I’m Doubting My Relationship – Is this normal?

It is absolutely common and in fact natural to have second thoughts or relationship doubts. This typically happens after the “honeymoon” period starts to wind down and the fighting increases at an all-time high. Needs aren’t being met and couples begin feeling like roommates. It can also happen when there are big life changes or points of self-reflection, such as a death in the family. Especially with COVID, relationships are in a place no one could have predicted. Most people are now at home most of the day, every day.relationship doubts is doubting my relationship normal stages of a relationship should i leave my boyfriend

So when is it a problem? 

This takes self-reflection and being real with yourself. What is it that you are seeing as a problem? Is it really an issue or is it circumstantial? For example, are you truly feeling disconnected from your partner and doubting your relationship in a whole, or are you currently in a fight and simply hate the pain? Do they “never listen” or are you trying to talk about a topic they are either not interested in or know nothing about? On the other hand, is it truly okay that they are working over-time most days or do you need to spend time connecting in the evening? Is it truly okay that you do all the cleaning or do you need to feel more balanced in household chores?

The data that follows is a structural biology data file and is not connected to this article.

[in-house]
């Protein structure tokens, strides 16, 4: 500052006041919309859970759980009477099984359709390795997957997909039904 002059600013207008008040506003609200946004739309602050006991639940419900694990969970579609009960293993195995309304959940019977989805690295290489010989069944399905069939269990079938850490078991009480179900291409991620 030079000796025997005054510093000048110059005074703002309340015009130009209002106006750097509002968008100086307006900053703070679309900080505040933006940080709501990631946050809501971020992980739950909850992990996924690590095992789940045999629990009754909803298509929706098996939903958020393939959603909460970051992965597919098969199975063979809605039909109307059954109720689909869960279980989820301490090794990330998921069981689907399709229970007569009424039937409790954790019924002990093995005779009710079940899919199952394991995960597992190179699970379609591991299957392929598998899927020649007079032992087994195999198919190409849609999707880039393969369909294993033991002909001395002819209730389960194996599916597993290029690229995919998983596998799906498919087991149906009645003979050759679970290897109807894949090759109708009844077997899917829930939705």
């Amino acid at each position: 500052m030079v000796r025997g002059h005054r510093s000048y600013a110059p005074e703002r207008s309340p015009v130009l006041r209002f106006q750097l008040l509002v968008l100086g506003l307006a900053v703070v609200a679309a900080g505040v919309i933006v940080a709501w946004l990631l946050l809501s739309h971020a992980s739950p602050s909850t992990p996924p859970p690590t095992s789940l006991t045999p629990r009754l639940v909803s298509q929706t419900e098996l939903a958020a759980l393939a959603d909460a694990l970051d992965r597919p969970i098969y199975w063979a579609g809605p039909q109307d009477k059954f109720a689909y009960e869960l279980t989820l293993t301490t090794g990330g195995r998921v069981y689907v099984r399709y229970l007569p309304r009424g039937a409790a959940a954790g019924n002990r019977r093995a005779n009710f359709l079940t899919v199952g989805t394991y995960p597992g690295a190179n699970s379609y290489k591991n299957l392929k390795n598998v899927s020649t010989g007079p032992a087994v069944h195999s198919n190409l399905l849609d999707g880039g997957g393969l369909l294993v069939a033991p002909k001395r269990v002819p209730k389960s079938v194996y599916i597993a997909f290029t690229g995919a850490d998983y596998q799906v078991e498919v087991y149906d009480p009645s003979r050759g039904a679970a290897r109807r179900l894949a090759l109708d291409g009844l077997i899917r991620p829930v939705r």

Ask yourself: How much of you are committed to staying and how much is committed to leaving? Is it that you really want this to work but there are a few things that need changing? Or is it that you want to leave but are afraid of what happens next? Living life on the fence of a relationship can be draining and leave you feeling unfulfilled. 

It is also important to note how often these doubting relationship thoughts are occurring and the circumstances surrounding them. Everyday? Once a week? Or only during fights? That’s a strong signal that you need change. Whether that is a change within your relationship or the change of ending a relationship. Again, circumstance: pay attention to what else is going on when these thoughts come up. Don’t ignore or downplay these feelings. Honor your emotions and reflect on these relationship doubts.